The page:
|LAW & REALTY: Tenancy Agreement|
|Contributed by Nicole Tan Lee Koon|
|Friday, 03 August 2007 08:31am|
(Used by permission)
A TENANCY agreement is defined as a contract signed by landlord and tenant which states all the terms and conditions of rent of a property. Tenancy is similar to a lease except that it is created for a term not exceeding three years. Unlike a lease, it cannot be registered.
Tenants usually pay a security deposit of two months’ gross rental and another month’s rent as utility (water and electricity) deposit. Rent is usually paid one month in advance. Therefore, if the rental is RM500, the amount payable upon execution of the tenancy agreement is RM2,000.
The rights of landlords and tenants
The landlord and tenant are bound by the terms of the tenancy agreement. Their rights are provided for in the said agreement. The principle of freedom to contract ensures a win-win situation for both parties provided that there is a consensus ad idem (“meeting of minds”). Therefore, it is not true that there is only one standard tenancy agreement. An astute person would ensure that the terms are not one sided. The practice in Malaysia is that the legal fees for the tenancy agreement are borne by the tenant. However, there is no hard and fast rule. The fees can be borne by a landlord providing that the lawyer is acting for the landlord and the tenant is unrepresented.
Tenancy agreements usually last a year to three years. Renewal with a possible rent adjustment must be mutually agreed upon. The usual practice is that the tenant is given the first option to renew the tenancy of which the tenant must give notice of such intention three months before the expiry of the tenancy.
Usually, the tenant is prohibited from sub-letting the demised premises to another party. However, the tenant may be able to do so with the landlord’s consent.
Another pertinent point to look for by the landlord is the provision for a deposit for the breaking of wall(s) in the event the tenant is renting two or more contiguous units. A related issue is that the tenant must not make any alterations to the exterior or interior of the demised premises without the previous consent in writing of the landlord.
The tenant is supposed to yield up the demised premises with all fixtures and fittings belonging to the landlord upon the determination of the tenancy in good and tenantable repair and condition, fair wear and tear excepted. The tenant shall make good at their own expense any damage caused to the demised premises or fixtures and fittings therein as a result of the tenant’s act or neglect.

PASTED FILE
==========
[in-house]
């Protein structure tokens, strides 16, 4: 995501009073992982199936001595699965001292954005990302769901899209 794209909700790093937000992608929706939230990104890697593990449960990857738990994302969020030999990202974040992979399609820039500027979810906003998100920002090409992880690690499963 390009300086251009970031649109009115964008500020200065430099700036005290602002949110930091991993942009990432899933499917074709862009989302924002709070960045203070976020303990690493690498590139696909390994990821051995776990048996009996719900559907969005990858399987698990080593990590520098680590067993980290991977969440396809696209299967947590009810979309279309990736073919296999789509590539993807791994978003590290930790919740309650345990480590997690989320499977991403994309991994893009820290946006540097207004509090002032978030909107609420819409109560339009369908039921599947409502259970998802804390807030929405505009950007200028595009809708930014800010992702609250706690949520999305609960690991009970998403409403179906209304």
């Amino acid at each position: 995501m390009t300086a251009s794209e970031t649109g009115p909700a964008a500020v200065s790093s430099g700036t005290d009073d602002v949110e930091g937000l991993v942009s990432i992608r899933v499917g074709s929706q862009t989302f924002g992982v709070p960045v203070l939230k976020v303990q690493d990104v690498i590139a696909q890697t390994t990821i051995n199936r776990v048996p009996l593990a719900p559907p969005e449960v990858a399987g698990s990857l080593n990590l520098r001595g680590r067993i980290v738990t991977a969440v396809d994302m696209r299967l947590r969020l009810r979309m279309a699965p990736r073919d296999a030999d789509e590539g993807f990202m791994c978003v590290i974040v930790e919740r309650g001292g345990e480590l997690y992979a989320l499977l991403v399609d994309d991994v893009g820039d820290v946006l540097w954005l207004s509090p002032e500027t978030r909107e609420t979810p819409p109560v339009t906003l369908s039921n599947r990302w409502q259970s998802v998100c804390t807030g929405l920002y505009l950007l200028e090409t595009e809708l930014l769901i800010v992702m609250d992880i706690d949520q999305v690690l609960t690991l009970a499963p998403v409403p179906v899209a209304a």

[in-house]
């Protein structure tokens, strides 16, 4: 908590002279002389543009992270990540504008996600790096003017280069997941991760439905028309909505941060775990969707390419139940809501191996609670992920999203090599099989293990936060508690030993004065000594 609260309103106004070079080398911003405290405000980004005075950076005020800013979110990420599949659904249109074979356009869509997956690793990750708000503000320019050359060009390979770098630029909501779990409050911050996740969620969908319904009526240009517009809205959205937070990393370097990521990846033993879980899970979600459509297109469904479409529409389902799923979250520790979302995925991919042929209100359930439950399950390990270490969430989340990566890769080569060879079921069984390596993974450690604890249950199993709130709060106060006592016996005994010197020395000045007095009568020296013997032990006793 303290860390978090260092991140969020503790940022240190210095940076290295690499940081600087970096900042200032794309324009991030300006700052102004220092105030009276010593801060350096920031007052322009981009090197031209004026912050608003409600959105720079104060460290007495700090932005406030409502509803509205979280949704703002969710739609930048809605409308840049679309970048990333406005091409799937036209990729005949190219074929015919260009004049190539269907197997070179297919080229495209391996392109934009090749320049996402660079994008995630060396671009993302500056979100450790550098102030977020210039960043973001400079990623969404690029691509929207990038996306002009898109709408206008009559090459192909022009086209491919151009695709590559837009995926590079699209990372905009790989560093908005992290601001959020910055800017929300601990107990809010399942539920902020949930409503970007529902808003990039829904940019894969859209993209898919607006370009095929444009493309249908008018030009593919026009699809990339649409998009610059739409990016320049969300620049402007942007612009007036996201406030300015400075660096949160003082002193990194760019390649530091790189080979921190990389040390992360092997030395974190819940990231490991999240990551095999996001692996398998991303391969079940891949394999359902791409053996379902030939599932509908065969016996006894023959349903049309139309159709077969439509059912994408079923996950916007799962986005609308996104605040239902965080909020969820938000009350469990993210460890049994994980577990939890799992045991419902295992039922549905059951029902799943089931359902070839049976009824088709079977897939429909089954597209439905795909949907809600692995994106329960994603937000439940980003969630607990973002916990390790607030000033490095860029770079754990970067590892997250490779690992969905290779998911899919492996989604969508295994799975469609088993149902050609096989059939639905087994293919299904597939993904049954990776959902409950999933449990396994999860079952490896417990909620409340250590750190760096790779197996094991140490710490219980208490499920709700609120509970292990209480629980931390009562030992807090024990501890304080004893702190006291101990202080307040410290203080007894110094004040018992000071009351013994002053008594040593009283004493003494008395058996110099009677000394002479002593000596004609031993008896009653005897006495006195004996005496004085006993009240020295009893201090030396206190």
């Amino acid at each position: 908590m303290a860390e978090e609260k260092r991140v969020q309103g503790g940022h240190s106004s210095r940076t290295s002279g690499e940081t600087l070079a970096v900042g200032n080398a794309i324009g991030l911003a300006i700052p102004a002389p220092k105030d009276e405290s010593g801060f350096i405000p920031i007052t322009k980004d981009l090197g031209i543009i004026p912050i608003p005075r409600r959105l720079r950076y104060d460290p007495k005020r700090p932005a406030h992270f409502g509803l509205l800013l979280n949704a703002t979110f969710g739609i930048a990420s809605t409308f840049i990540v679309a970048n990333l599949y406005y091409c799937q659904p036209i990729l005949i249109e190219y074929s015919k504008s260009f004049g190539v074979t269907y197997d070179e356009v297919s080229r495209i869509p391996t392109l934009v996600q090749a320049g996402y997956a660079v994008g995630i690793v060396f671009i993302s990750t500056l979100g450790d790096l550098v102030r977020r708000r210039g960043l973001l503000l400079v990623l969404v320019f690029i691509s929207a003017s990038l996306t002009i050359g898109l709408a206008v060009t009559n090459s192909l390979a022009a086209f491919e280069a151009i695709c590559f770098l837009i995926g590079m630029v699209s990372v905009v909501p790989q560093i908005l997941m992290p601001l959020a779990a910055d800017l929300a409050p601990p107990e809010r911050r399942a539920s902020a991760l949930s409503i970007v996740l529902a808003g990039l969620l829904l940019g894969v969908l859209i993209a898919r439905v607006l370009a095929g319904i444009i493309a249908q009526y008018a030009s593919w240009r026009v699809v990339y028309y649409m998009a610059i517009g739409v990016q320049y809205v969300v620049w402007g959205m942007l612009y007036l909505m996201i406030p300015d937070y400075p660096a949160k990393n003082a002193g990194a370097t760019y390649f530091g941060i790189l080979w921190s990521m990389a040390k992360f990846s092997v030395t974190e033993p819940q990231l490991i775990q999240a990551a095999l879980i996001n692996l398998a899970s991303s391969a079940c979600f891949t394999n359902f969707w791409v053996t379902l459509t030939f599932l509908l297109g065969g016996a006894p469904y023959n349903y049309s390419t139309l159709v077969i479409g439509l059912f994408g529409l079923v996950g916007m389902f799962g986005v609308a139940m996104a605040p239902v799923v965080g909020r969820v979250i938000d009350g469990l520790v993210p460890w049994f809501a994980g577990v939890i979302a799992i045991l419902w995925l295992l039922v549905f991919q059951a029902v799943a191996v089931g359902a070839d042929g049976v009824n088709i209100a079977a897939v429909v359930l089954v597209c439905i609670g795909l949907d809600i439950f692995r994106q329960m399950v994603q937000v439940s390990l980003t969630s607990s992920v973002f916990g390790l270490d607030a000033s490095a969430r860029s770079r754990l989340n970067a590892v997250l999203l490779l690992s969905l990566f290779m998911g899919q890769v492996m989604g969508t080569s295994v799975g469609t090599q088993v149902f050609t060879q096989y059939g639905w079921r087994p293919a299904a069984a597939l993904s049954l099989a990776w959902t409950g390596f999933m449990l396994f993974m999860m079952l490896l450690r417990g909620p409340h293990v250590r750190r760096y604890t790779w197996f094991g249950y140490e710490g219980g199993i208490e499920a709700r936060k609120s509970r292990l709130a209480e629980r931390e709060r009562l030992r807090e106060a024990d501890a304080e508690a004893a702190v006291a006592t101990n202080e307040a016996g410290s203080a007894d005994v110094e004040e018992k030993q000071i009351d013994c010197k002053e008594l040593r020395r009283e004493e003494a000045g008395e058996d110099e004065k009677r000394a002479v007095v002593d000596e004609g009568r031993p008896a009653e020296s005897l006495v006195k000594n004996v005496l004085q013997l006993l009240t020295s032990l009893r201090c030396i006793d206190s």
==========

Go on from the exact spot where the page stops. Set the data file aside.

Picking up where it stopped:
The landlord is supposed to pay all quit rent and assessment imposed or charged upon the owner of the demised premises; and to maintain upkeep and repair whenever necessary the roof, main structure, external walls, main drains and pipes of the demised premises.
Notice of termination
A notice of termination or notice to vacate must be given to the tenant within the period stated in the tenancy agreement before its expiration. The landlord has the right to vacant possession of the premises from the tenant without payment of any compensation.
Recovery of possession
Even though there is a term of the tenancy agreement which allows the landlord to evict the tenant and/or to recover possession of the demised premises upon the nonpayment of rent, the Malaysian legal system is pro-tenant. The landlord is prohibited from evicting the tenant and/or to recover possession of the demised premises without a court order. However, even if the landlord manages to eventually evict the non-paying tenant, the landlord finds it difficult to recover unpaid rents.
Sometimes, unscrupulous tenants would suddenly leave the demised premises without informing the landlord. When the landlord breaks the lock to take possession of the demised premises, the landlord is then slapped with a civil suit claiming for an astronomical amount for the landlord’s purported “self-help”.
The current practice now is for the landlord to lodge a police report and break the lock in the presence of a police officer in order to avoid further complications. A prudent landlord would even take photos of the interior of the demised premises to ensure that the tenant would not later claim loss of properties.
The writer is a member of the Conveyancing Practice Committee, Bar Council, Malaysia www.malaysianbar.org.my.
Note: This column is brought to you by the Malaysian Bar Council for your information only. It does not constitute legal advice. You should, therefore, seek professional legal advice for your specific needs. Neither the Malaysian Bar nor the Sun Media Corp Sdn Bhd shall be liable to any reader who suffers losses as a result of relying on this column.
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